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The event was co-organized by the KSI Strategic Institute for Asia Pacific, China Daily Asia Leadership Roundtable and the Pacific Basin Economic Council.
On the way forward for the business sector, Oung said he hopes business leaders can be visionary and green.
“The green business model that one can do is … transforming your business in the long-term basis … and making good to the world,” he said.
“We have had a very good year in Asia on the green front,” said Barbara Meynert, senior advisor of HKSAR-headquartered supply chain solutions firm Fung Group, noting that the Chinese mainland and a number of major countries in the region have set net-zero carbon targets.
Panelists discuss the challenges and opportunities of sustainable development at the 2021 Asia Economic and Entrepreneurship Summit on Sept 30, 2021. (KELLY YANG / CHINA DAILY)
Meynert said this move is important because Asia accounts for 35 percent of global emissions.
“We need substantial funding” to achieve the emissions reduction goals, she said.
“A lot of Asian countries don’t have the right (environmental) regulations in place,” said Pamela Mar, executive vice president of knowledge and applications at Fund Academy, the learning arm of Hong Kong-based Fung Group.
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Mar said there is a need to have a simple and harmonized regulation that is enforced using data and technology, to reduce the complexity for supply chain operations that usually go through several countries.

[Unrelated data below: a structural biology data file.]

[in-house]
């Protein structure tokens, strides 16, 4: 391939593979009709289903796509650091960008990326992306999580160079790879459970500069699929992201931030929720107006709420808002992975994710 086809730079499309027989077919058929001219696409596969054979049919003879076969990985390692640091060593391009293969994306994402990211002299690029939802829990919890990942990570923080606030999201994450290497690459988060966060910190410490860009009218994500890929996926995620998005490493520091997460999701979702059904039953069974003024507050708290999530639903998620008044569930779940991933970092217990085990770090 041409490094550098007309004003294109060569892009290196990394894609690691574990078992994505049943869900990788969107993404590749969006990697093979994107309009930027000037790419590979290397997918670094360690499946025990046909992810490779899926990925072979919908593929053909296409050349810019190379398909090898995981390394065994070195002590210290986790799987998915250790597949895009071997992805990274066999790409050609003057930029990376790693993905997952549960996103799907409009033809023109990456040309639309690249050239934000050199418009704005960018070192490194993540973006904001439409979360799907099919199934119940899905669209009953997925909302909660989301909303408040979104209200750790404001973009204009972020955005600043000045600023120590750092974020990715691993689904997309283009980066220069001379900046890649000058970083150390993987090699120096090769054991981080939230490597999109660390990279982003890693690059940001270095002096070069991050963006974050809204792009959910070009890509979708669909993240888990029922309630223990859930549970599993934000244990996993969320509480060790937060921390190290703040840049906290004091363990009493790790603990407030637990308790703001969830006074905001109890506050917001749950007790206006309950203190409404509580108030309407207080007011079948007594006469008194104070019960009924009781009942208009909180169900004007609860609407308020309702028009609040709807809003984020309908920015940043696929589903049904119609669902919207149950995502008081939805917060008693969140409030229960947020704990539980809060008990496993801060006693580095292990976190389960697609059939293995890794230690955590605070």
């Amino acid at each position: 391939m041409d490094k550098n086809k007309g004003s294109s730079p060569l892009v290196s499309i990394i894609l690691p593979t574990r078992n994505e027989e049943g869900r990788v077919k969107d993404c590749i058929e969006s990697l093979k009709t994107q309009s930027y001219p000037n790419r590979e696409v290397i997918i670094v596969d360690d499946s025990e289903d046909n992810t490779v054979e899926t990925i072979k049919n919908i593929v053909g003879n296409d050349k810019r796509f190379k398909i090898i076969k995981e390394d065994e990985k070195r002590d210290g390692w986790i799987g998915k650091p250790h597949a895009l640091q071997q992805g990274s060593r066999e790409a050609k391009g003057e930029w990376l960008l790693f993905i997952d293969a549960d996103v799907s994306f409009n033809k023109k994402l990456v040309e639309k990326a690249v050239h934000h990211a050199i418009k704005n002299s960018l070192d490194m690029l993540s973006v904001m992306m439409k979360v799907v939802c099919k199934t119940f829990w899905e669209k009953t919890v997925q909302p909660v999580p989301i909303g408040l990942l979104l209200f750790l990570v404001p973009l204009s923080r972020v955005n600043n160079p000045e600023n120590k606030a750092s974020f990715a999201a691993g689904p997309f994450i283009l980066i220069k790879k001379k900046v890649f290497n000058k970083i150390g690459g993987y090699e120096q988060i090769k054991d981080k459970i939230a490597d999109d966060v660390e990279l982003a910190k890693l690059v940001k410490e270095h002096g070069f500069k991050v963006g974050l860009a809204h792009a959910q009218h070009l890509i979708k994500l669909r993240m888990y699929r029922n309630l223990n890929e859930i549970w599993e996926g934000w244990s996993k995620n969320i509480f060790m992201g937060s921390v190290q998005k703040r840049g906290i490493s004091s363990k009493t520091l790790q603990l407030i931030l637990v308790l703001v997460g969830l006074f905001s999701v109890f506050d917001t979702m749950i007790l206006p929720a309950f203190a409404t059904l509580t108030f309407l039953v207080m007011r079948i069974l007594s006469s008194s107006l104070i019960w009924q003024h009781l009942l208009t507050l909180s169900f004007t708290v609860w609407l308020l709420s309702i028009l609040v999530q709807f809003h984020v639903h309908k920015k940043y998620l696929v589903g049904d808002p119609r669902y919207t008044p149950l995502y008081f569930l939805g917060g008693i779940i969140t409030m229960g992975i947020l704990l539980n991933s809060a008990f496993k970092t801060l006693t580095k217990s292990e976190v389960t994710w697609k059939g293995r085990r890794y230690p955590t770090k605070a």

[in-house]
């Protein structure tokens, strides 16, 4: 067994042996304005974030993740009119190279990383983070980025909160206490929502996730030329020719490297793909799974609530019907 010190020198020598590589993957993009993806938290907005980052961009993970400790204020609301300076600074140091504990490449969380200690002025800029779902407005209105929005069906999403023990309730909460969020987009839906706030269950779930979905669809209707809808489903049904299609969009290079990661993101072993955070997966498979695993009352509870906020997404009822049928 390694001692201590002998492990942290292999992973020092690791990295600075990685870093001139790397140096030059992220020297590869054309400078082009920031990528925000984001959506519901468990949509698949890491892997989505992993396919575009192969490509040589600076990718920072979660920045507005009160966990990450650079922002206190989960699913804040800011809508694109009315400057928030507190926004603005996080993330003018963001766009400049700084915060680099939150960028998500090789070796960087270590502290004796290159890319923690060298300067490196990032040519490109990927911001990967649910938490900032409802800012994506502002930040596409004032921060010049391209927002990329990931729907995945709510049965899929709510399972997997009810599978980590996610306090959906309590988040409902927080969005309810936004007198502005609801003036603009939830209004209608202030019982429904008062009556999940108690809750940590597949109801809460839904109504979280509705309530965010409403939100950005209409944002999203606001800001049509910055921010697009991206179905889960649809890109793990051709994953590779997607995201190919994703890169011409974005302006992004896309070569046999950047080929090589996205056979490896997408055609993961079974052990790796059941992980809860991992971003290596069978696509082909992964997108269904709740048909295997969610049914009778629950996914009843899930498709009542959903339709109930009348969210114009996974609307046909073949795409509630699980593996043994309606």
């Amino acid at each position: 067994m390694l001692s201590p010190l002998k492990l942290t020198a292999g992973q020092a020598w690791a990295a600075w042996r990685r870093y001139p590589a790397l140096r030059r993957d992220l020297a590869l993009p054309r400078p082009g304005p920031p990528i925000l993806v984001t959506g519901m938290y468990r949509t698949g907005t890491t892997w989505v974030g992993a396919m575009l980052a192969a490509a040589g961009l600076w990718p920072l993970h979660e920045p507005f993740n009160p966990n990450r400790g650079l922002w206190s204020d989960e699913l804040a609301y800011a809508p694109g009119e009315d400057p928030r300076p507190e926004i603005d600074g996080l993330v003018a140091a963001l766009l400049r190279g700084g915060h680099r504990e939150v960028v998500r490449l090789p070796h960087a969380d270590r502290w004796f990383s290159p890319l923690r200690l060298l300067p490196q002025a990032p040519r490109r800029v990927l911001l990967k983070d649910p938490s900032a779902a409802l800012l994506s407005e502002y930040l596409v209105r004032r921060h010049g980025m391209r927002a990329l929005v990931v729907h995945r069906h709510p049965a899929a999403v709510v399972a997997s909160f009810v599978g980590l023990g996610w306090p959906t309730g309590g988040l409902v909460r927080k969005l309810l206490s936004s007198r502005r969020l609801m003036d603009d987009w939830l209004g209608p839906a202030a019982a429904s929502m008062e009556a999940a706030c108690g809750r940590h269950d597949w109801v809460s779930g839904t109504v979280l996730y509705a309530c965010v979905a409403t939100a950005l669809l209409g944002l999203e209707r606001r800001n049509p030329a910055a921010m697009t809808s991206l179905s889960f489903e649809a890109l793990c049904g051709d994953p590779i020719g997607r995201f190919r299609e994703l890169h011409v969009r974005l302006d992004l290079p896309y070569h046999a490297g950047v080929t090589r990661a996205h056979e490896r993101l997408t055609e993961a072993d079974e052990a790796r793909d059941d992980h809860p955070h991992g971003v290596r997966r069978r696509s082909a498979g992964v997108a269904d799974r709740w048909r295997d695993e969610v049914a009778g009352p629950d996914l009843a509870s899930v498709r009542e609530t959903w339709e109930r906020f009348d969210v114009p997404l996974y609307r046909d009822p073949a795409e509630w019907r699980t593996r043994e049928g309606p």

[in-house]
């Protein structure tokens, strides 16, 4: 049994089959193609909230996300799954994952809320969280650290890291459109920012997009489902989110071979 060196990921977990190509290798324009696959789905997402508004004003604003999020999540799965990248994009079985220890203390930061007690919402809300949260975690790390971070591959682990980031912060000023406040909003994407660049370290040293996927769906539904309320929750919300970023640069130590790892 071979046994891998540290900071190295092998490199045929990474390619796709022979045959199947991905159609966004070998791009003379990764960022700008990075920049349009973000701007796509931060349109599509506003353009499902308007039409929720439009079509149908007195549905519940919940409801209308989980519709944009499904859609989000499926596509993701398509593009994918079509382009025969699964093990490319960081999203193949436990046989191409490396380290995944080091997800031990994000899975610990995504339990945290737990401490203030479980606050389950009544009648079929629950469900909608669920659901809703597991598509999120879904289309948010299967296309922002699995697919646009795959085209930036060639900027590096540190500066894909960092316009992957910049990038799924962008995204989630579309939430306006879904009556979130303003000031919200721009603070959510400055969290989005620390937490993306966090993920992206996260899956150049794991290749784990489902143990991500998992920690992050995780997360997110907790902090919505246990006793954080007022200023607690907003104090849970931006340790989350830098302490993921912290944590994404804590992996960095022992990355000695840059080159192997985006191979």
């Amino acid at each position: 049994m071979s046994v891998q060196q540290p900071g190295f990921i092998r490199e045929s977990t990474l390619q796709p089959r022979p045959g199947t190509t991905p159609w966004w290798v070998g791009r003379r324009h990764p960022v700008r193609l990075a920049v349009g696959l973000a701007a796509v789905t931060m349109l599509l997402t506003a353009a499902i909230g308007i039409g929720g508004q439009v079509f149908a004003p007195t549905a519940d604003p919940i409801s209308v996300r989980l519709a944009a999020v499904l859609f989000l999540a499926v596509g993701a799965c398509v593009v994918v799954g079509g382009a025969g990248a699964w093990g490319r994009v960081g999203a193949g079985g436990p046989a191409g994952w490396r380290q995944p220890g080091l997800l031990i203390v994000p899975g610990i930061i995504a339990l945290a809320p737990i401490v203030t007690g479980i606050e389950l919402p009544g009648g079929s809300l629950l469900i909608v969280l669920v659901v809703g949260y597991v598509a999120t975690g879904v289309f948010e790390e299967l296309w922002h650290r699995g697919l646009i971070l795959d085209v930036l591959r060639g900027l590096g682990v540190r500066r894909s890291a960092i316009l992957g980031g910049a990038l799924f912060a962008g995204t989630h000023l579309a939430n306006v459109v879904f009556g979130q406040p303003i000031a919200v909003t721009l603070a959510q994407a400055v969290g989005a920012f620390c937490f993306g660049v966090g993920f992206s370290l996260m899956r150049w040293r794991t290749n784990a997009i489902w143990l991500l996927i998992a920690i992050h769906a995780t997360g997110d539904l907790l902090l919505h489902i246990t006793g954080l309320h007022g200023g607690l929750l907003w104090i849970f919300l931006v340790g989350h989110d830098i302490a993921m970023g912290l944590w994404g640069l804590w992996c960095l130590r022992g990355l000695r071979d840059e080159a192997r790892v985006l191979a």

Shazali Sulaiman, chairman of Brunei Darussalam International Chambers of Commerce and Industry, said it is important to have good tax incentives for companies that are willing to at least move and transform their business into a much more environmentally friendly model.
Meanwhile, it is also important to have a consistent education system that covers knowledge on sustainable development goals, green environment and the impact of carbon dioxide emissions, said Sulaiman.
During a session titled “Challenges of the Digital Economy in Asia – Trends, Opportunities and Risks”, Chin Yew Sin, advisor for Asia Pacific region at the Global One Belt One Road Association, said the Association of Southeast Asian Nations will have huge potential to develop the region’s digital economy since more than half of its population is under 30 years in age.
Chin said digital technology can allow the regional bloc to grow faster and emerge as the world’s fifth-largest economy, moving up one place from its current sixth position, especially as the ongoing pandemic has spurred the growth of the digital economy.
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“We need to look at how China makes full use of this digital technology to achieve economic growth,” said Chin.
To cut short the development stages towards the fourth industrial revolution, he said ASEAN countries can not only cooperate with the mainland in developing physical infrastructure, but also buy or borrow technologies from the Asian giant to develop faster.